Congestive heart failure treatment of patients with current or prior symptoms of heart failure (Stage C)

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Medical Therapy:

Summary
Acute Pharmacotherapy
Chronic Pharmacotherapy in HFpEF
Chronic Pharmacotherapy in HFrEF
Diuretics
ACE Inhibitors
Angiotensin receptor blockers
Aldosterone Antagonists
Beta Blockers
Ca Channel Blockers
Nitrates
Hydralazine
Positive Inotropics
Anticoagulants
Angiotensin Receptor-Neprilysin Inhibitor
Antiarrhythmic Drugs
Nutritional Supplements
Hormonal Therapies
Drugs to Avoid
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Biventricular Pacing or Cardiac Resynchronization Therapy (CRT)
Implantation of Intracardiac Defibrillator
Ultrafiltration
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ACC/AHA Guideline Recommendations

Initial and Serial Evaluation of the HF Patient
Hospitalized Patient
Patients With a Prior MI
Sudden Cardiac Death Prevention
Surgical/Percutaneous/Transcather Interventional Treatments of HF
Patients at high risk for developing heart failure (Stage A)
Patients with cardiac structural abnormalities or remodeling who have not developed heart failure symptoms (Stage B)
Patients with current or prior symptoms of heart failure (Stage C)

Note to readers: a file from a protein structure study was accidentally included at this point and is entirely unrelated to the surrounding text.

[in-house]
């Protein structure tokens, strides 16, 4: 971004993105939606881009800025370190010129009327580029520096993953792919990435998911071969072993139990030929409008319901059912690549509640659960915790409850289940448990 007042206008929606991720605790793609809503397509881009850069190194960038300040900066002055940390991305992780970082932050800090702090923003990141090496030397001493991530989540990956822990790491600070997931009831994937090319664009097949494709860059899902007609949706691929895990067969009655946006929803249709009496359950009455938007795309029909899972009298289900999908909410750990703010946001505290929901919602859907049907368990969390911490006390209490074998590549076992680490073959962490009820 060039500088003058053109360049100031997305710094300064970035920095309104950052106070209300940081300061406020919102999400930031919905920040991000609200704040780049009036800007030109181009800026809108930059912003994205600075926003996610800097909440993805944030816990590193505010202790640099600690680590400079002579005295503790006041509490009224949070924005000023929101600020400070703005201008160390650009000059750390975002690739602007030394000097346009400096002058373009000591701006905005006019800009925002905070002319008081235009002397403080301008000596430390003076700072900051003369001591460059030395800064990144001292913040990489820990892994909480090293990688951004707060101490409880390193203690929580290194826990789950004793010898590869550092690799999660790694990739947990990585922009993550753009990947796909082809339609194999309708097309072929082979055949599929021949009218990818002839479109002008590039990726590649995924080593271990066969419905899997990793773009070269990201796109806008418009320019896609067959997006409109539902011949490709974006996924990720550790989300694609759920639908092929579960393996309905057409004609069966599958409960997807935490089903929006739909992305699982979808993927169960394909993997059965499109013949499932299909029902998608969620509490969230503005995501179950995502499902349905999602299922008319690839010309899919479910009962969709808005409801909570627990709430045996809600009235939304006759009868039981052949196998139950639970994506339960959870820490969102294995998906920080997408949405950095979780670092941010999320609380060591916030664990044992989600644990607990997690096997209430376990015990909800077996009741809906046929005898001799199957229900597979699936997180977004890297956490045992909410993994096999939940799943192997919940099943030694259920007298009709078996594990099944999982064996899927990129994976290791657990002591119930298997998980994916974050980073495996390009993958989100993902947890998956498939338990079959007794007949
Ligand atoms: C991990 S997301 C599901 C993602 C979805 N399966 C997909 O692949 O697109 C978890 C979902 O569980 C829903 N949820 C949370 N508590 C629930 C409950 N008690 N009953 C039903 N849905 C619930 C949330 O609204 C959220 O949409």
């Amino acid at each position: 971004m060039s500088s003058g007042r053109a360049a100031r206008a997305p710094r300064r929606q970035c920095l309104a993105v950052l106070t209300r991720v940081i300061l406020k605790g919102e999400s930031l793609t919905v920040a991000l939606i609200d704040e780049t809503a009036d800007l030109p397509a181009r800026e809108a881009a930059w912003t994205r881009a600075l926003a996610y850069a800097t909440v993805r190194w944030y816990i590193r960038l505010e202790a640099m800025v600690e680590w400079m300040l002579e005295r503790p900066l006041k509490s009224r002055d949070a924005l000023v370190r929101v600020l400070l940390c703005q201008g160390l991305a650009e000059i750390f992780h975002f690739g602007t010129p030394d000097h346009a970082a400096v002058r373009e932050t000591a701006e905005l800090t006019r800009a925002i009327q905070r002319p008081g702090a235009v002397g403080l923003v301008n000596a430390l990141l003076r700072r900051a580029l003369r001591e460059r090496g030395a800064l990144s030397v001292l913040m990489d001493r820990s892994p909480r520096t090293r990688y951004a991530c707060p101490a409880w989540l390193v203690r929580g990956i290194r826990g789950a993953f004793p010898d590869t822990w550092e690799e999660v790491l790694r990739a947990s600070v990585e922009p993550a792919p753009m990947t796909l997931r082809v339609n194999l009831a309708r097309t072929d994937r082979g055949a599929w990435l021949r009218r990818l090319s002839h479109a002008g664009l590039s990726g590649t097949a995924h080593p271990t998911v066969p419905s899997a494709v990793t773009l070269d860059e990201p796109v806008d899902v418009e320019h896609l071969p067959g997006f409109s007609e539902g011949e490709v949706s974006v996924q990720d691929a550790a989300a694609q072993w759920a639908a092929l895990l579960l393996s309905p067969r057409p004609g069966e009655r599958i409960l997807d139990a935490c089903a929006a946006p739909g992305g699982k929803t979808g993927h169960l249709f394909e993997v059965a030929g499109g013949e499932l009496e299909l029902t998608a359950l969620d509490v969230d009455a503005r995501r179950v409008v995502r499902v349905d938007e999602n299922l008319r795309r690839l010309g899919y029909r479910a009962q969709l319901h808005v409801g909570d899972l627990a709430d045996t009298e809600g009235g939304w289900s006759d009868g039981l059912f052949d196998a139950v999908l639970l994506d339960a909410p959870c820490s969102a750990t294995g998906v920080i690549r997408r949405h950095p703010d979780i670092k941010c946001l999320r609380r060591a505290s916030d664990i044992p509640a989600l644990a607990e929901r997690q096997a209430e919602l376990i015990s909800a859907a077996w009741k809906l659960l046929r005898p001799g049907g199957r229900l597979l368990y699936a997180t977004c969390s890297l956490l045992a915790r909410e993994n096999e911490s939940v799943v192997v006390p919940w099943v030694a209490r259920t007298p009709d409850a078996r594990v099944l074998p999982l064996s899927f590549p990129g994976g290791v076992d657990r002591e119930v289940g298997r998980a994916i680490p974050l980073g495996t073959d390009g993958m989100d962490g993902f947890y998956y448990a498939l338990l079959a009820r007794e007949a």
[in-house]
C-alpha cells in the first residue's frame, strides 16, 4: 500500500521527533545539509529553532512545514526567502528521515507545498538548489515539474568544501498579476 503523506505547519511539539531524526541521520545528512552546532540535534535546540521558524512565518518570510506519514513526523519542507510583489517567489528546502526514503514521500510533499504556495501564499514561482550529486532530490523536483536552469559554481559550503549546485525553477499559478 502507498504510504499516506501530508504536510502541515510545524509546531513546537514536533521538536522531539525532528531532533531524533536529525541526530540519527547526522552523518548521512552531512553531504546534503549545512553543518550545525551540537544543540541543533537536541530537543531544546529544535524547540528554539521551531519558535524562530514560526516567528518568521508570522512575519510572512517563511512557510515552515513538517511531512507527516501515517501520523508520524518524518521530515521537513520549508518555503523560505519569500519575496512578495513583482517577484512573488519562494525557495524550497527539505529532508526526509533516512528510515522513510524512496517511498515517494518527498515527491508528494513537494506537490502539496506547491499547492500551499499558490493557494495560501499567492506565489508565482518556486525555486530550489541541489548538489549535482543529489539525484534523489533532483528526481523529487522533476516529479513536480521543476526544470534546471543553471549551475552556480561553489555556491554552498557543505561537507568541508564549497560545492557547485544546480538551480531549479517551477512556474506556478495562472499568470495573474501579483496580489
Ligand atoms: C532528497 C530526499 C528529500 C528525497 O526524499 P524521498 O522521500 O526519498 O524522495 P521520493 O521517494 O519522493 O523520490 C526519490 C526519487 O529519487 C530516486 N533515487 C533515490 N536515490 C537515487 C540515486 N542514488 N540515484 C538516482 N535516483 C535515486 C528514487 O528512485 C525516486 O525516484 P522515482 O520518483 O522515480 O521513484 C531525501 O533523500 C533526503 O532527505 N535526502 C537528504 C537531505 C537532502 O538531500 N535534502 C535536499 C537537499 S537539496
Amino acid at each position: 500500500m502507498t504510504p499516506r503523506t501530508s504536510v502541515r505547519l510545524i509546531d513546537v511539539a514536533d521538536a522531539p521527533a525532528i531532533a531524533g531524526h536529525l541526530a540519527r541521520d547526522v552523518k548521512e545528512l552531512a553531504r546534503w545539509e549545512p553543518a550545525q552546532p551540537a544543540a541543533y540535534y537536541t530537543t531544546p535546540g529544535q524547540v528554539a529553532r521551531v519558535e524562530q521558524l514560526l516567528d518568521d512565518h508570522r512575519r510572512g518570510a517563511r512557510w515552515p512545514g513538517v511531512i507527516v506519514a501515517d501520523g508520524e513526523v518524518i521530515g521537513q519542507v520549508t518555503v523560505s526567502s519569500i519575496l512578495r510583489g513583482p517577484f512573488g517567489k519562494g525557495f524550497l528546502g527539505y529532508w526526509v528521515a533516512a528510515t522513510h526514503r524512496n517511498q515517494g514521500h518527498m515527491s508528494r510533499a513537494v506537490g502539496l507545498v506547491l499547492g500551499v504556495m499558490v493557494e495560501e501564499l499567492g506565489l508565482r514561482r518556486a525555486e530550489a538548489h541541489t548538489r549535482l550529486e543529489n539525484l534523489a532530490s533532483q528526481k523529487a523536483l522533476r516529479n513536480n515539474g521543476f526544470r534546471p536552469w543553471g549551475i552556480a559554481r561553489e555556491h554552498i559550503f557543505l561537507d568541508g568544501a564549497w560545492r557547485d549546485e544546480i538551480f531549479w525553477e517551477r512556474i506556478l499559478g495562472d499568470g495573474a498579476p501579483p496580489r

Patients with refractory end-stage heart failure (Stage D)
Coordinating Care for Patients With Chronic HF
Quality Metrics/Performance Measures

Implementation of Practice Guidelines

Congestive heart failure end-of-life considerations

Specific Groups:

Special Populations
Patients who have concomitant disorders
Obstructive Sleep Apnea in the Patient with CHF
NSTEMI with Heart Failure and Cardiogenic Shock

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Editor-In-Chief: C. Michael Gibson, M.S., M.D. [1]; Associate Editor(s)-in-Chief: Mahmoud Sakr, M.D. [2],Seyedmahdi Pahlavani, M.D. [3]

Overview

Several measures [1] have been listed for patients in Stage A or B as previously mentioned and the Class 1 recommendations for those patients are also appropriate for patients with current or previous symptoms of HF. The effectiveness of diuretics and safety of their usage is an important aspect of the treatment that should be closely monitored along with daily measurement of weight and moderate sodium restriction. Physical activity is highly recommended, although heavy labor or sports shouldn’t be a part of it. A reduction in physical activity promotes physical deconditioning, and an increase of weight which may be associated with more strain on the failing heart.[2] Patients with chronic conditions such as HF are also recommended to be immunized with influenza and pneumococcal vaccines in order to reduce the risk of respiratory infection.

Drugs that should be Avoided or Used with Caution in Patients with HF

Pharmacological therapy should be closely monitored and several classes of drugs should be avoided in case of HF: